We’re living in some challenging times these days. Every morning, when we check the news, there is some new drama, with different sides of the story insisting that theirs is the true story.
In the last year or so, our trust has been breaking down. Not only are we being asked every day to subscribe to the very concept that news can be fake, that there are alternate truths that bear any relevance to actual truth, it we are beginning to question each other’s interpretations of what’s going on.
At first, and for quite some time, I was worried. Lately though, I’ve begun to think that it might not matter, in the long run, that norms around trust and media, or trust in general, are being attacked these days. One of the most effective tools of anarchists is to erode trust in public institutions, in community trust, even in personal relationships.
For myself, the conversations border on the absurd. I feel I’m right because I can’t understand why they think they are right, and vice versa. It’s hard to know where to turn to find some stable ground, or a dependable perspective.
Here’s why I think the truth will win. Humans have a compass of sorts. Sometimes, it points toward self-interest. Sometimes, it points toward the greater good. Eventually though, the strength of the group is the only path to strength of the individual. In order to stay strong as individuals, we need strong communities, and strong nations, to create a strong world. To keep us whole and functioning as a culture, we need a common vernacular, a common understanding of truth.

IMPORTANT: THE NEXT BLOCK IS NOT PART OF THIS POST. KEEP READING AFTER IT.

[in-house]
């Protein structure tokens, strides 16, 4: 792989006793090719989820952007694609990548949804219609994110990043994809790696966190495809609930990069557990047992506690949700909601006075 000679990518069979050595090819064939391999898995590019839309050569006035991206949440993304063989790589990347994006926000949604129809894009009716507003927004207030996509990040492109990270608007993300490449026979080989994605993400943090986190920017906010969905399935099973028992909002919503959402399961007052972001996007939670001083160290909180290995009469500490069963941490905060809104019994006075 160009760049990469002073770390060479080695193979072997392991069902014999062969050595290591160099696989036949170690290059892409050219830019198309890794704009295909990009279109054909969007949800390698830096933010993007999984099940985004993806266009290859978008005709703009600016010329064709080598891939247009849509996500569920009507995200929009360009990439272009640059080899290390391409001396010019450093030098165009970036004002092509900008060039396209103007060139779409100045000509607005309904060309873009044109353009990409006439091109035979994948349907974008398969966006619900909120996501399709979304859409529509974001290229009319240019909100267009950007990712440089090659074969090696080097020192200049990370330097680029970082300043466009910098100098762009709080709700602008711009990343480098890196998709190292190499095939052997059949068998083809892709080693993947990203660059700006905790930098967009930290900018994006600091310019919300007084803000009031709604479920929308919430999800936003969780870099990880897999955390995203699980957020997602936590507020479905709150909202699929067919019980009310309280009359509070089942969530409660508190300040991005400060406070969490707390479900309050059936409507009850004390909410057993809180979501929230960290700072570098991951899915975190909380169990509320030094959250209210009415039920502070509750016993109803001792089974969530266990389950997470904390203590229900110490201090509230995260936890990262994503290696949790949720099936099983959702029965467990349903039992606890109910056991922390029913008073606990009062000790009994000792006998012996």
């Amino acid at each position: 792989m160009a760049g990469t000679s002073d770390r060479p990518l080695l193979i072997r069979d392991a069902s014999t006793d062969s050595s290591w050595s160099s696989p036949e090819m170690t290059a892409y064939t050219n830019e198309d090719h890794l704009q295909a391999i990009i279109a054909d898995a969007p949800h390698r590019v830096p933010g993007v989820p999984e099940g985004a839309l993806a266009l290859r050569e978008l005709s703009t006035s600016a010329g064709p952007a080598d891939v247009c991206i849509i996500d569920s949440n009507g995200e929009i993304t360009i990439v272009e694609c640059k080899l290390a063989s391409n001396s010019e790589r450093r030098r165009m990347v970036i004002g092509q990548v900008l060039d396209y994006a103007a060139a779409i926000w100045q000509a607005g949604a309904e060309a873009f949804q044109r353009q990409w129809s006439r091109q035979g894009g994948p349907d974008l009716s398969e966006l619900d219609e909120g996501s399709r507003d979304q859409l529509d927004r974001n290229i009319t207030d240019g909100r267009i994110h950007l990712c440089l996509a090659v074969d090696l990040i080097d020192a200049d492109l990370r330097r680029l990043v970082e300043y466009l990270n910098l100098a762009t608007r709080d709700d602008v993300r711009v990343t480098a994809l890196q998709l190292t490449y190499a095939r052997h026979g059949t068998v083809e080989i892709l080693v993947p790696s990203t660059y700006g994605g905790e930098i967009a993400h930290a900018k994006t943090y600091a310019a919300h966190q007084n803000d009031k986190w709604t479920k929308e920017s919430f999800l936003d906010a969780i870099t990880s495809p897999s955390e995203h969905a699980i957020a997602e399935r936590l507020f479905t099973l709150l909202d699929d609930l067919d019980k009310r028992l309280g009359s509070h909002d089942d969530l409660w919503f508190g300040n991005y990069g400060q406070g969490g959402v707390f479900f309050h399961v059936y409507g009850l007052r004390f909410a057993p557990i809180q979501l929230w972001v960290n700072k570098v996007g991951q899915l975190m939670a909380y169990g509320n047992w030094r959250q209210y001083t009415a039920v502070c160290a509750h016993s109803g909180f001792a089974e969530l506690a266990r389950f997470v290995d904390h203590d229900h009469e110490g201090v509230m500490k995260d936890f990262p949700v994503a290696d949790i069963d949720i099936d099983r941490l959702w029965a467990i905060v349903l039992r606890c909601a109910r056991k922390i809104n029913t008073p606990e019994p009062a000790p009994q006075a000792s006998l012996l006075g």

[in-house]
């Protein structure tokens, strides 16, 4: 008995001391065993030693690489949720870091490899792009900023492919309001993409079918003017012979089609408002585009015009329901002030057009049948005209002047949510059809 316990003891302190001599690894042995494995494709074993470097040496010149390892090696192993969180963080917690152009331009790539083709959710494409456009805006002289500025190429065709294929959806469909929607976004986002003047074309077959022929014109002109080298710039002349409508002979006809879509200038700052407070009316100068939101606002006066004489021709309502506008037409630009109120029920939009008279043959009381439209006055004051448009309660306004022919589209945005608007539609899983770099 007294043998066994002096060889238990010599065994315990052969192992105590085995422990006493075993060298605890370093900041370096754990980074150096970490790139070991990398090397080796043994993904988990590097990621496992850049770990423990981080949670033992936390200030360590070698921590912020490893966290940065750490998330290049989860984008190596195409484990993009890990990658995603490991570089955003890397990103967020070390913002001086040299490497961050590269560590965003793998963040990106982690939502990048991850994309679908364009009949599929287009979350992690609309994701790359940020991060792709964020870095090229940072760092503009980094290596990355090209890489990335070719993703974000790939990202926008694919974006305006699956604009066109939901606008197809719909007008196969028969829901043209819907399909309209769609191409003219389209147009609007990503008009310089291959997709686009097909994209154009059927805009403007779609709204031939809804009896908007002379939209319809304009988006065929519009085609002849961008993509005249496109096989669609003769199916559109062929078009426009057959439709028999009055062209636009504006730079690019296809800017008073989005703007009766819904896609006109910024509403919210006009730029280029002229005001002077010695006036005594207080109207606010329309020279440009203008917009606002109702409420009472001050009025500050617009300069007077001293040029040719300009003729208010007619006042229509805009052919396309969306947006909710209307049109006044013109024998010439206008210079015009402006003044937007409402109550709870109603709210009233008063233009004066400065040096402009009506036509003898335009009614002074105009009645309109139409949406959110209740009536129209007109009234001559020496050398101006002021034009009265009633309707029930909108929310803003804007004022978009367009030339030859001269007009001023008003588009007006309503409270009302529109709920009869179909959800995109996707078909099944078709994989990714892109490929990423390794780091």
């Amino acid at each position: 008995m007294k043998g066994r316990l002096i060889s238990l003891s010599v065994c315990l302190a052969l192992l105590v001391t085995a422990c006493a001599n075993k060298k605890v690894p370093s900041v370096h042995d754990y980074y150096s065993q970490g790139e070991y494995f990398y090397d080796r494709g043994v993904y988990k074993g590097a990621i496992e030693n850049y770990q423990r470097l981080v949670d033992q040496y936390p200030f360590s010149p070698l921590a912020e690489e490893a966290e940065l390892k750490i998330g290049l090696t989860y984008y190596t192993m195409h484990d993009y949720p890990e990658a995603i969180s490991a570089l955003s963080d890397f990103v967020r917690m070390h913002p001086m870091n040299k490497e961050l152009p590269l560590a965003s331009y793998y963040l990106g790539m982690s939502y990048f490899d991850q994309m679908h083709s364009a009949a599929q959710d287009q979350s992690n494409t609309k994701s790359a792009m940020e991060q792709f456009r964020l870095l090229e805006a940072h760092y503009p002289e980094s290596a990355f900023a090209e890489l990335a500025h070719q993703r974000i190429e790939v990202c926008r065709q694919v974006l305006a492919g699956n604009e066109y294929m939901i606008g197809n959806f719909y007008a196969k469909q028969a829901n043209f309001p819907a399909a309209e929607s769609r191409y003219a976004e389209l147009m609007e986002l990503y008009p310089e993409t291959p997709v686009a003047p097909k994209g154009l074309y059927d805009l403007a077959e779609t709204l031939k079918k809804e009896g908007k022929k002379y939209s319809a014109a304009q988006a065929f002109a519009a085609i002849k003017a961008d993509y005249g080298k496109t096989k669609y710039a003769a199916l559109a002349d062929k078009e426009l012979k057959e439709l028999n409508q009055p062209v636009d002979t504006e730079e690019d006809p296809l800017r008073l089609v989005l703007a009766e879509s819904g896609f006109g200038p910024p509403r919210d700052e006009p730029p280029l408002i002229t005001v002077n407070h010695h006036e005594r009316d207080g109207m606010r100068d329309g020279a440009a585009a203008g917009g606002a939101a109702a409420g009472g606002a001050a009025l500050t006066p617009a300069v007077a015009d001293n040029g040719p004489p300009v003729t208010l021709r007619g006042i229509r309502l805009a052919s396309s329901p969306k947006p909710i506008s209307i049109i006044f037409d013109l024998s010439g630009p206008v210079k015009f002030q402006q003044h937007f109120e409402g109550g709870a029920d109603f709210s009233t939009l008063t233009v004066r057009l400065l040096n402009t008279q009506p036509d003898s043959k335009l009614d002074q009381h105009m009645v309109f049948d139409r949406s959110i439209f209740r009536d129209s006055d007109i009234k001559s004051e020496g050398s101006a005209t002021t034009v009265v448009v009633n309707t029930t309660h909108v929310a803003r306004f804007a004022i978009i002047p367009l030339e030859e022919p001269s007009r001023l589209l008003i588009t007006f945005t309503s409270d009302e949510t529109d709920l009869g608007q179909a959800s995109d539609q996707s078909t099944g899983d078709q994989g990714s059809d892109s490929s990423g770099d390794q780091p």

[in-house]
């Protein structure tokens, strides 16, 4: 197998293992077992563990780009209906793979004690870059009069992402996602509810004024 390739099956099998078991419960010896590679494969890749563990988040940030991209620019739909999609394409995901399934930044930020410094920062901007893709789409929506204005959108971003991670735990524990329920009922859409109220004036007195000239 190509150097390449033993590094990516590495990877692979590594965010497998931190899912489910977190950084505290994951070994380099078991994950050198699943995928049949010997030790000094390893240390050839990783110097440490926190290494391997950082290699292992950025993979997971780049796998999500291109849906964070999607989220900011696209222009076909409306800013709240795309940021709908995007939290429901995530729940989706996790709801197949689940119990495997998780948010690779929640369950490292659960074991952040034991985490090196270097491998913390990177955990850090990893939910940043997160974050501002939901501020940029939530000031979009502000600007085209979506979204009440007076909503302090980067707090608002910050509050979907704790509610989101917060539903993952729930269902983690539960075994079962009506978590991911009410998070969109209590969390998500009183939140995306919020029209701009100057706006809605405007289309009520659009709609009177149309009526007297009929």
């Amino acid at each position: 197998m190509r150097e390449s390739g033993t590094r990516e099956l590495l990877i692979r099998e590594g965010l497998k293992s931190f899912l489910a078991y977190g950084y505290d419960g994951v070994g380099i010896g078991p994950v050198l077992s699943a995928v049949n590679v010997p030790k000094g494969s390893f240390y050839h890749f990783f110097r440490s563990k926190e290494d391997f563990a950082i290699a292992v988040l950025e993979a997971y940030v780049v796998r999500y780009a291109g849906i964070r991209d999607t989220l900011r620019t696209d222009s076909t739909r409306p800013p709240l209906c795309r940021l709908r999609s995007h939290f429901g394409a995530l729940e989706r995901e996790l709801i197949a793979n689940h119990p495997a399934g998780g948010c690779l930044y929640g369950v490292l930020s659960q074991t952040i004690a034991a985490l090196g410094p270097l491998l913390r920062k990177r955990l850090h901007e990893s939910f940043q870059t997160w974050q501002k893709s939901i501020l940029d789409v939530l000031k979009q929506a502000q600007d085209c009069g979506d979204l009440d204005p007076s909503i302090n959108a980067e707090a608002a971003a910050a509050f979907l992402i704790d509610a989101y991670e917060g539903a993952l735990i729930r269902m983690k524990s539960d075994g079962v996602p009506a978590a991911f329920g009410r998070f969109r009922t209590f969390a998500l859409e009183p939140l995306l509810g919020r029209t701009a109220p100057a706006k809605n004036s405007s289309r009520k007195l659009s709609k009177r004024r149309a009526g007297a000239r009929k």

In recent days, I’m seeing more people willing to seek their own answers. The lack of trust that has been building is leading them to ask better questions. What can I really know to be true? Who can I trust? Some of the answers are coming back to family and friends, then neighbors. We’re starting to reach out to each other again, something we forgot how to do when social media took over our entire social lives.
More and more of us are remembering how to seek our own counsel, our pre-selected sensible gurus, and not just take the easier path of listening to the loudest voice. When we’re ready, we’ll start reassembling our views like a Wikipedia entry, where many voices blend into a self-policing community, to concentrate into a better sense of what’s really going on.
We’re gathering with others who also reject the loud voices in favor of something simpler and remarkable and pure.